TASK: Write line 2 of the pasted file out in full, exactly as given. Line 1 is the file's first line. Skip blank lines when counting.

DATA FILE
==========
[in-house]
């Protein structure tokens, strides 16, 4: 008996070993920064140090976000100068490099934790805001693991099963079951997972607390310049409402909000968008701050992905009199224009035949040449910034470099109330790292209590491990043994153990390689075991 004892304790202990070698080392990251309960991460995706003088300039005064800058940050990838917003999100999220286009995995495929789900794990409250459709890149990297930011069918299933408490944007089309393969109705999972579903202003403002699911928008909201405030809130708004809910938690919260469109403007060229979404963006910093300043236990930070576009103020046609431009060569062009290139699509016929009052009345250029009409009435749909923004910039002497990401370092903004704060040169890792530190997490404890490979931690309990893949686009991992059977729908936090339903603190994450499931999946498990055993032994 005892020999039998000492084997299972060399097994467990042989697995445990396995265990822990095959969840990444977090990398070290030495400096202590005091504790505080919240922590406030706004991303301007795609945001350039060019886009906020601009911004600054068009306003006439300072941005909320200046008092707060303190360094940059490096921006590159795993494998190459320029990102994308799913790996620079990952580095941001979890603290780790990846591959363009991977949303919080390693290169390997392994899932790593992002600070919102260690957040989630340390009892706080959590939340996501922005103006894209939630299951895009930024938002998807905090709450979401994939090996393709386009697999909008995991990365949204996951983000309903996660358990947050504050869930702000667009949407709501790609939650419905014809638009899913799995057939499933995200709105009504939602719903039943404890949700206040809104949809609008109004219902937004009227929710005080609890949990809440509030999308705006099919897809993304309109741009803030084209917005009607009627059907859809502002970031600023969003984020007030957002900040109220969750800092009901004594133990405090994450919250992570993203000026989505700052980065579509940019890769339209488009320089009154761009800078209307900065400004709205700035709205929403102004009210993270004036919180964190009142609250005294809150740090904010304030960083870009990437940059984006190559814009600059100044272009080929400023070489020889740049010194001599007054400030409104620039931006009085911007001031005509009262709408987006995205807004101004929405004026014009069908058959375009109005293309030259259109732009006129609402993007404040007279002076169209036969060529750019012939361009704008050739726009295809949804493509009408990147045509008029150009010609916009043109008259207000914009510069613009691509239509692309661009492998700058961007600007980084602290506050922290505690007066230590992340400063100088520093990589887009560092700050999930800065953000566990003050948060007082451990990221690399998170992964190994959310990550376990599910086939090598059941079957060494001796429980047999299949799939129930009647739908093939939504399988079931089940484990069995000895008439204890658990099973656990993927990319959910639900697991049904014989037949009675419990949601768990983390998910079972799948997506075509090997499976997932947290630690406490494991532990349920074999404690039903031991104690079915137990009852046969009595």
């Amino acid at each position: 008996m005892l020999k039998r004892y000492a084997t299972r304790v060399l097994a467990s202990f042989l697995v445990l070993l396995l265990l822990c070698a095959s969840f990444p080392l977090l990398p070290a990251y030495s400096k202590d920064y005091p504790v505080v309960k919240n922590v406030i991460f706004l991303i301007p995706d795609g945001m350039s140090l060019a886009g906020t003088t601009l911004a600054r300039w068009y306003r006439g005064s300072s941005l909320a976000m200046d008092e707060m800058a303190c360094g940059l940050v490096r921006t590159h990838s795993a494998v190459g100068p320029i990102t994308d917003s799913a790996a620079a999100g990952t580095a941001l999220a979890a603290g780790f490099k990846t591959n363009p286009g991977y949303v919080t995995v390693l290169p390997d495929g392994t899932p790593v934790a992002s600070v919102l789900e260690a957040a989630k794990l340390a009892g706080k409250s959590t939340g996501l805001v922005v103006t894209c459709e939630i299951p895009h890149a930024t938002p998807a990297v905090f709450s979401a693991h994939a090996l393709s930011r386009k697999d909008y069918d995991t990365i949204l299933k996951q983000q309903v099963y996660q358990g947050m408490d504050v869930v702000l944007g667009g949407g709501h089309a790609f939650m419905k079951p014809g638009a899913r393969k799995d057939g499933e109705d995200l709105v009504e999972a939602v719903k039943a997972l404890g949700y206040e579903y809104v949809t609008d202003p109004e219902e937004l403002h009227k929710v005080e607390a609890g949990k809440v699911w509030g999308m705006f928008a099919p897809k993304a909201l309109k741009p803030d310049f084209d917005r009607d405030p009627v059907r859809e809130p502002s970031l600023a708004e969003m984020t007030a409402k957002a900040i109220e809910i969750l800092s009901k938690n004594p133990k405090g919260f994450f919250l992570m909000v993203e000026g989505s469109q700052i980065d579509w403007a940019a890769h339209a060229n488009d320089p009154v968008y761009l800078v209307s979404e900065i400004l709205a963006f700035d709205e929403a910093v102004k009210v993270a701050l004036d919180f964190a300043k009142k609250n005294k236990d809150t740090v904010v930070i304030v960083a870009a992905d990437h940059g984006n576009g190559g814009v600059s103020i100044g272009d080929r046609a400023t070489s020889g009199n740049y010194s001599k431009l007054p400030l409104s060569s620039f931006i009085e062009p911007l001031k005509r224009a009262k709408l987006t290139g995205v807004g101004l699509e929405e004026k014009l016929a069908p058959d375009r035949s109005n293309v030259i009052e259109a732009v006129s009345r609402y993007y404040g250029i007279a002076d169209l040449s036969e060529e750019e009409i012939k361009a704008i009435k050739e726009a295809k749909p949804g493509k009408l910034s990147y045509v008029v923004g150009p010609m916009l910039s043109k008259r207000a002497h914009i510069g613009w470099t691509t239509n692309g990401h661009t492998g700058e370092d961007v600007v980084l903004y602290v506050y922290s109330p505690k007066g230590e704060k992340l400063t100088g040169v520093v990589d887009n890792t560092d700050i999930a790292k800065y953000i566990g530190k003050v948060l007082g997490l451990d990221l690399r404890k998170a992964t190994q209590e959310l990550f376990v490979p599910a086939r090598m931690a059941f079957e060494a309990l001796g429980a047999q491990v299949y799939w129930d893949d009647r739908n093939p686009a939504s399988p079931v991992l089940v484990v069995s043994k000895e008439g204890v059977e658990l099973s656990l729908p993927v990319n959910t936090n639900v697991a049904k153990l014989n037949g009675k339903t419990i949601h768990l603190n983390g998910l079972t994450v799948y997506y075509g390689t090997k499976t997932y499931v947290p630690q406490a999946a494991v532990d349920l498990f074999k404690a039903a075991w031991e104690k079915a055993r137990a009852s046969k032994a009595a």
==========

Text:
């Protein structure tokens, strides 16, 4: 008996070993920064140090976000100068490099934790805001693991099963079951997972607390310049409402909000968008701050992905009199224009035949040449910034470099109330790292209590491990043994153990390689075991 004892304790202990070698080392990251309960991460995706003088300039005064800058940050990838917003999100999220286009995995495929789900794990409250459709890149990297930011069918299933408490944007089309393969109705999972579903202003403002699911928008909201405030809130708004809910938690919260469109403007060229979404963006910093300043236990930070576009103020046609431009060569062009290139699509016929009052009345250029009409009435749909923004910039002497990401370092903004704060040169890792530190997490404890490979931690309990893949686009991992059977729908936090339903603190994450499931999946498990055993032994 005892020999039998000492084997299972060399097994467990042989697995445990396995265990822990095959969840990444977090990398070290030495400096202590005091504790505080919240922590406030706004991303301007795609945001350039060019886009906020601009911004600054068009306003006439300072941005909320200046008092707060303190360094940059490096921006590159795993494998190459320029990102994308799913790996620079990952580095941001979890603290780790990846591959363009991977949303919080390693290169390997392994899932790593992002600070919102260690957040989630340390009892706080959590939340996501922005103006894209939630299951895009930024938002998807905090709450979401994939090996393709386009697999909008995991990365949204996951983000309903996660358990947050504050869930702000667009949407709501790609939650419905014809638009899913799995057939499933995200709105009504939602719903039943404890949700206040809104949809609008109004219902937004009227929710005080609890949990809440509030999308705006099919897809993304309109741009803030084209917005009607009627059907859809502002970031600023969003984020007030957002900040109220969750800092009901004594133990405090994450919250992570993203000026989505700052980065579509940019890769339209488009320089009154761009800078209307900065400004709205700035709205929403102004009210993270004036919180964190009142609250005294809150740090904010304030960083870009990437940059984006190559814009600059100044272009080929400023070489020889740049010194001599007054400030409104620039931006009085911007001031005509009262709408987006995205807004101004929405004026014009069908058959375009109005293309030259259109732009006129609402993007404040007279002076169209036969060529750019012939361009704008050739726009295809949804493509009408990147045509008029150009010609916009043109008259207000914009510069613009691509239509692309661009492998700058961007600007980084602290506050922290505690007066230590992340400063100088520093990589887009560092700050999930800065953000566990003050948060007082451990990221690399998170992964190994959310990550376990599910086939090598059941079957060494001796429980047999299949799939129930009647739908093939939504399988079931089940484990069995000895008439204890658990099973656990993927990319959910639900697991049904014989037949009675419990949601768990983390998910079972799948997506075509090997499976997932947290630690406490494991532990349920074999404690039903031991104690079915137990009852046969009595």